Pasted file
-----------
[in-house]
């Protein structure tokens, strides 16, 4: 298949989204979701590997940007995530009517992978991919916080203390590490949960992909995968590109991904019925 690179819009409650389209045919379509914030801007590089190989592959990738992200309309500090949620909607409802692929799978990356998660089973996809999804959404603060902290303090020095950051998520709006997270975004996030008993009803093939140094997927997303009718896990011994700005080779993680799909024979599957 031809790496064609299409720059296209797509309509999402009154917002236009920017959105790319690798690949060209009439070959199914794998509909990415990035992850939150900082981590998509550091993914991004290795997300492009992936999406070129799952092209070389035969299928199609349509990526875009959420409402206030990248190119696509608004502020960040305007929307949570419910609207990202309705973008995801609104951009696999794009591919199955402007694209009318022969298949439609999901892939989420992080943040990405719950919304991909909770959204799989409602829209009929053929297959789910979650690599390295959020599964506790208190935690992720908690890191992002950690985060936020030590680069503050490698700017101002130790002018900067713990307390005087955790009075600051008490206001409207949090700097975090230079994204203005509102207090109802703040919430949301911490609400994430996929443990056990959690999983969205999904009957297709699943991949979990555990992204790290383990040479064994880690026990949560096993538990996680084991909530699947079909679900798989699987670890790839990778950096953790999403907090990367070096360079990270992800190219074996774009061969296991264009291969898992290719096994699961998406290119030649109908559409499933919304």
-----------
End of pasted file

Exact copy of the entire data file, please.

[in-house]
């Protein structure tokens, strides 16, 4: 298949989204979701590997940007995530009517992978991919916080203390590490949960992909995968590109991904019925 690179819009409650389209045919379509914030801007590089190989592959990738992200309309500090949620909607409802692929799978990356998660089973996809999804959404603060902290303090020095950051998520709006997270975004996030008993009803093939140094997927997303009718896990011994700005080779993680799909024979599957 031809790496064609299409720059296209797509309509999402009154917002236009920017959105790319690798690949060209009439070959199914794998509909990415990035992850939150900082981590998509550091993914991004290795997300492009992936999406070129799952092209070389035969299928199609349509990526875009959420409402206030990248190119696509608004502020960040305007929307949570419910609207990202309705973008995801609104951009696999794009591919199955402007694209009318022969298949439609999901892939989420992080943040990405719950919304991909909770959204799989409602829209009929053929297959789910979650690599390295959020599964506790208190935690992720908690890191992002950690985060936020030590680069503050490698700017101002130790002018900067713990307390005087955790009075600051008490206001409207949090700097975090230079994204203005509102207090109802703040919430949301911490609400994430996929443990056990959690999983969205999904009957297709699943991949979990555990992204790290383990040479064994880690026990949560096993538990996680084991909530699947079909679900798989699987670890790839990778950096953790999403907090990367070096360079990270992800190219074996774009061969296991264009291969898992290719096994699961998406290119030649109908559409499933919304």